Browse Prior Art Database

Register Banking for IBM System/370

IP.com Disclosure Number: IPCOM000121747D
Original Publication Date: 1991-Sep-01
Included in the Prior Art Database: 2005-Apr-03
Document File: 2 page(s) / 64K

Publishing Venue

IBM

Related People

LiVecchi, PM: AUTHOR

Abstract

This article explores how the register banking concept found in several stack-based computer architectures could be applied to the IBM System/ 370* computer architecture. Disclosed is a method for reducing the instruction path length of handling interrupts in System 370 by implementing multiple banks, or sets, of registers, a way to indicate which bank is active and a method for manipulating information in the inactive register banks.

This text was extracted from an ASCII text file.
This is the abbreviated version, containing approximately 52% of the total text.

Register Banking for IBM System/370

      This article explores how the register banking concept
found in several stack-based computer architectures could be applied
to the IBM System/ 370* computer architecture. Disclosed is a method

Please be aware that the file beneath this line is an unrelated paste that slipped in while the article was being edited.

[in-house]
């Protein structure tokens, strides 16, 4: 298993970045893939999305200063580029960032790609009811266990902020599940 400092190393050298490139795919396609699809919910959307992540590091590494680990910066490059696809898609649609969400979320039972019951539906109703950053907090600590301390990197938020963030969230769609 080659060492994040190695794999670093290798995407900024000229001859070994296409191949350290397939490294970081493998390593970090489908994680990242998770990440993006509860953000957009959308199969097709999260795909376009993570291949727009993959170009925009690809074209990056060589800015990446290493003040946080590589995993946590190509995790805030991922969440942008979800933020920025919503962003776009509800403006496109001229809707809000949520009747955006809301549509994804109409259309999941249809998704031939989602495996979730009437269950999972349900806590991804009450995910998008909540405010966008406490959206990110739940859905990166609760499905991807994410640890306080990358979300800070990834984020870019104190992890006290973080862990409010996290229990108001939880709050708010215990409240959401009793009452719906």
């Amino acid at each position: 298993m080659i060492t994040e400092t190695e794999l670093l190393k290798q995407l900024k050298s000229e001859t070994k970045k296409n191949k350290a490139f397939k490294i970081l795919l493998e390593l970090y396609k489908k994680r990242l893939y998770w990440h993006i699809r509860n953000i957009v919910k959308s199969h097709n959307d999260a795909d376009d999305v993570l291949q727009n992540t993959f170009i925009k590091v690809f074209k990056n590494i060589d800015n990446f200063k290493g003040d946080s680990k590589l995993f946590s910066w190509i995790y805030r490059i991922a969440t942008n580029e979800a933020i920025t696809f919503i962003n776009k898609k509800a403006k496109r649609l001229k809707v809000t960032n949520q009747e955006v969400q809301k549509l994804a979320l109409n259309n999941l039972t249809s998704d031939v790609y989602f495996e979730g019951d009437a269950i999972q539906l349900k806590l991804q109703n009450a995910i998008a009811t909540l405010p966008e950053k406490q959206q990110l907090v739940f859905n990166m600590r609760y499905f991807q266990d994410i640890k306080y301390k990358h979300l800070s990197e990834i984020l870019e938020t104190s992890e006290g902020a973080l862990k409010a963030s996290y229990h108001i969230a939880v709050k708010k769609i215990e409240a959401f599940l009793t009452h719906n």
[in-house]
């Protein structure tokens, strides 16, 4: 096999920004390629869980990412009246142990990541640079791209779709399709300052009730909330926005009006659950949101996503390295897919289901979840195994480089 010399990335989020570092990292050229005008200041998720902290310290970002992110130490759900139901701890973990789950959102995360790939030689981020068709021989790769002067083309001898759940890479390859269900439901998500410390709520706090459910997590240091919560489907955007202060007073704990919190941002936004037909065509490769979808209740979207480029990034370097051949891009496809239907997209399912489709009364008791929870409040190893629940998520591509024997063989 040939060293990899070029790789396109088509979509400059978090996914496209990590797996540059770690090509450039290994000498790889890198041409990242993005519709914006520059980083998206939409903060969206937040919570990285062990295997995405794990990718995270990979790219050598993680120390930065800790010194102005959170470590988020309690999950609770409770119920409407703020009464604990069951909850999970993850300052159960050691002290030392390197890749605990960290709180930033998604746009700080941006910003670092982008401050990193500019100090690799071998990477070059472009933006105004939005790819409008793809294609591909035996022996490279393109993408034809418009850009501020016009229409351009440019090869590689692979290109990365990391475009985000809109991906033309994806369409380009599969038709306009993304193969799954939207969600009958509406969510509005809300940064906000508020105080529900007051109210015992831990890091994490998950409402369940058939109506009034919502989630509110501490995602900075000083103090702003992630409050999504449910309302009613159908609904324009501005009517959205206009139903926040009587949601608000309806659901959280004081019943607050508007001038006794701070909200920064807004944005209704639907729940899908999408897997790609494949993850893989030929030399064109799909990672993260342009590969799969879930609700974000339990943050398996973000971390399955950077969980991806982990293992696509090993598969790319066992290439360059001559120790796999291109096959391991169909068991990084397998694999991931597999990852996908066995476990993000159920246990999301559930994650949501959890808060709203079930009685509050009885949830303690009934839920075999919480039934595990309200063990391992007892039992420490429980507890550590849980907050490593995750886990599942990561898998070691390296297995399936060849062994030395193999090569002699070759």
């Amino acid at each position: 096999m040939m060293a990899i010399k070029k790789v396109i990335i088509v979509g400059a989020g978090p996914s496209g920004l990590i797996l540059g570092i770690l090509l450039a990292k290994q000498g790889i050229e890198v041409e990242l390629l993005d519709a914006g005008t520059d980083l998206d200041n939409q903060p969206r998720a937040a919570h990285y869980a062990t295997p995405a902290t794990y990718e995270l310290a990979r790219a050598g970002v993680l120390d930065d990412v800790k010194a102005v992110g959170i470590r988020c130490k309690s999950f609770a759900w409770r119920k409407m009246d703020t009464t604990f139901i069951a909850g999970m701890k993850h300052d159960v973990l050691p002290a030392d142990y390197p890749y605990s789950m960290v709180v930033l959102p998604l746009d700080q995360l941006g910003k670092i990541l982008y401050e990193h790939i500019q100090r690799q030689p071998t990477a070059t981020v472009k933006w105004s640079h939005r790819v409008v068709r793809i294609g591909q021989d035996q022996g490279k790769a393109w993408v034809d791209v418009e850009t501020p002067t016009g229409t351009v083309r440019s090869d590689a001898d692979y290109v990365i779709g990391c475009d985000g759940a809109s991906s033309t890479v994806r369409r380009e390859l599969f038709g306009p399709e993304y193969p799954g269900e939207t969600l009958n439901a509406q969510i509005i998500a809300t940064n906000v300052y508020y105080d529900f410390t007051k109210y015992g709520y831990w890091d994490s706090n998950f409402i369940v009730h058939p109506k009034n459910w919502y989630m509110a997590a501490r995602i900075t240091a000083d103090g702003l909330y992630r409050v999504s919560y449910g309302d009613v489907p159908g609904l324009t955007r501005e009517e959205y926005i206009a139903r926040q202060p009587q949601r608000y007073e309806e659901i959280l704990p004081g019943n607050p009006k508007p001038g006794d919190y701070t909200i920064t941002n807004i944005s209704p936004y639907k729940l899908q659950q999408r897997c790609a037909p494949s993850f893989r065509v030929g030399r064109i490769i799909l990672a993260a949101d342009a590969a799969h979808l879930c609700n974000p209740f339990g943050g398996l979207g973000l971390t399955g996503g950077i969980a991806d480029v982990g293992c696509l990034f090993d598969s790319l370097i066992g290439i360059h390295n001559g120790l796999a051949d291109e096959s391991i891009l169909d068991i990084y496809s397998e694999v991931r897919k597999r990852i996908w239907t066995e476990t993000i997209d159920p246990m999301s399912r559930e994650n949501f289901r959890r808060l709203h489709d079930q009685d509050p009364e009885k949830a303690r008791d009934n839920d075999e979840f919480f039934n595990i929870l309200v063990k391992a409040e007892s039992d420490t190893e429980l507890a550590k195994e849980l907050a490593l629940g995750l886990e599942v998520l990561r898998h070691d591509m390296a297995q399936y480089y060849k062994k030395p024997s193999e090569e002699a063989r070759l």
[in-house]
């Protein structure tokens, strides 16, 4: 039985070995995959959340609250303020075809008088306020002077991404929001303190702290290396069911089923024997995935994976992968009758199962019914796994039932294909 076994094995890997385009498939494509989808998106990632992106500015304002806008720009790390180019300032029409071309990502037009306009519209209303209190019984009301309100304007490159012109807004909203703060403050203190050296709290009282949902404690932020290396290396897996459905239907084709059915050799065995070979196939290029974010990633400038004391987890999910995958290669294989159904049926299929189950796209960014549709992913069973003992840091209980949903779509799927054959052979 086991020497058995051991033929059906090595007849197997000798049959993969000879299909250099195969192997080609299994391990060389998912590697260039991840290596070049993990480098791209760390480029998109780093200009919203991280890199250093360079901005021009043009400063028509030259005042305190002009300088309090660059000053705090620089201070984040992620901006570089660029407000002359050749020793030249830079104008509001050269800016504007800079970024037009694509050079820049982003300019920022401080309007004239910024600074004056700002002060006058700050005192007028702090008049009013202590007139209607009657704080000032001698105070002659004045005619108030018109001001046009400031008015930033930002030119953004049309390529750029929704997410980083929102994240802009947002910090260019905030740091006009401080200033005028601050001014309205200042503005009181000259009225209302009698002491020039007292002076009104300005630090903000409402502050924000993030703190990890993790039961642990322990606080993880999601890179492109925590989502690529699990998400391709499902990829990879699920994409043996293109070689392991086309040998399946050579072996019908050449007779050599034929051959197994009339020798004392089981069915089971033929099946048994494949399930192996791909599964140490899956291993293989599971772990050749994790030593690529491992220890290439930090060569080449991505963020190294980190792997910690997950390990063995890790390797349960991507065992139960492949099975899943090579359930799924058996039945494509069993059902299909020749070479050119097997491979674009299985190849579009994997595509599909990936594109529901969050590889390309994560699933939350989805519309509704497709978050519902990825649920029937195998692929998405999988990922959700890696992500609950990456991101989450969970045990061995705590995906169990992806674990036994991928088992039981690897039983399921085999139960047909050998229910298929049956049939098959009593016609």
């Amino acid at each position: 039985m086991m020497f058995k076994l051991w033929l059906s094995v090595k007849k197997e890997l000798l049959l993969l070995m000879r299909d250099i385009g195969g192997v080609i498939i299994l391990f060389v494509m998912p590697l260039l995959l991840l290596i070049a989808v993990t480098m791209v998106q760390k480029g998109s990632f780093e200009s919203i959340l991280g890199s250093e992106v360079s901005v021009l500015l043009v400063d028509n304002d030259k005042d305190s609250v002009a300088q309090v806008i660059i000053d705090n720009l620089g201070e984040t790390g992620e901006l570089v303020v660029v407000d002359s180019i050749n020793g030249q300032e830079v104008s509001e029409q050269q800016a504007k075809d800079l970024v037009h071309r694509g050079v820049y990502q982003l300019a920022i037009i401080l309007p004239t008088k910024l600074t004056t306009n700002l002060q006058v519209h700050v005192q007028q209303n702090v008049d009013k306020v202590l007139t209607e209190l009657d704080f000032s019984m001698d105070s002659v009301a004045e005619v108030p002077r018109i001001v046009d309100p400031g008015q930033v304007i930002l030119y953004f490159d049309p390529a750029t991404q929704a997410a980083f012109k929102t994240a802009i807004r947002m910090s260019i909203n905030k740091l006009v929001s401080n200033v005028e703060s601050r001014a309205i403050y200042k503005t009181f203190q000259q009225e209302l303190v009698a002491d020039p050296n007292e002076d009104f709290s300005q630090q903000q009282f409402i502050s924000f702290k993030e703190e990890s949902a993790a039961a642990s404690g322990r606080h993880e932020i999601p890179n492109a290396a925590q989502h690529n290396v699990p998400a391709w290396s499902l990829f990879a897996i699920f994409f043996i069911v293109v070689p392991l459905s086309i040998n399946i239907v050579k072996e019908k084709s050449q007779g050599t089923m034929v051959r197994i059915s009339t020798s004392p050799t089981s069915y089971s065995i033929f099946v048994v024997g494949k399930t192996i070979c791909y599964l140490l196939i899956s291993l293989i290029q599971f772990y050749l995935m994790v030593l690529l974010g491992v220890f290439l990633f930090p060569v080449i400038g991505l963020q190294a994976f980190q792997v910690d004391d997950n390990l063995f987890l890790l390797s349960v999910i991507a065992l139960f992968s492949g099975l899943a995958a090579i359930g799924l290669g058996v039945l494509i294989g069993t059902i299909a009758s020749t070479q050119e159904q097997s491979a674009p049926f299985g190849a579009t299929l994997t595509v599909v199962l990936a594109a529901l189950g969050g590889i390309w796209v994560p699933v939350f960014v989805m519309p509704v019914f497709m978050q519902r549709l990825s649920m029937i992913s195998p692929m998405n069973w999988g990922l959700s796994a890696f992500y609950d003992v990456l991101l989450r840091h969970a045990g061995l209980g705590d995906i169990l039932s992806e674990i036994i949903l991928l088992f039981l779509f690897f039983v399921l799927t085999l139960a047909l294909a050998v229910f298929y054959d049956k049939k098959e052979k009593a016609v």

for reducing the instruction path length of handling interrupts in
System 370 by implementing multiple banks, or sets, of registers, a
way to indicate which bank is active and a method for manipulating
information in the inactive register banks.

      Processor interrupts on System 370 cause the current PSW to be
stored and a new PSW loaded, thus switching processing to the
appropriate interrupt handling routine. These routines are
responsible for storing the contents of the system's registers in
memory so that the interrupted program may be resumed following
interruption handling. Following this, these routines must
reestablish addressability to their own key work areas and control
blocks.  At the completion of interrupt handling, a scheduler is
often used to select from a list of recently interrupted programs,
the one which should regain control. The saved registers and PSW are
reloaded and processing continues.

      Register banking avoids the need to store and retrieve the
interrupted program's registers in memory and the need to reestablish
addressability in the interrupt handling routine.  One set of
registers is allocated to the current program.  Another is allocated
to the interrupt handlers. An indicator is stored in the PSW as to
which register bank is currently in use.  Wh...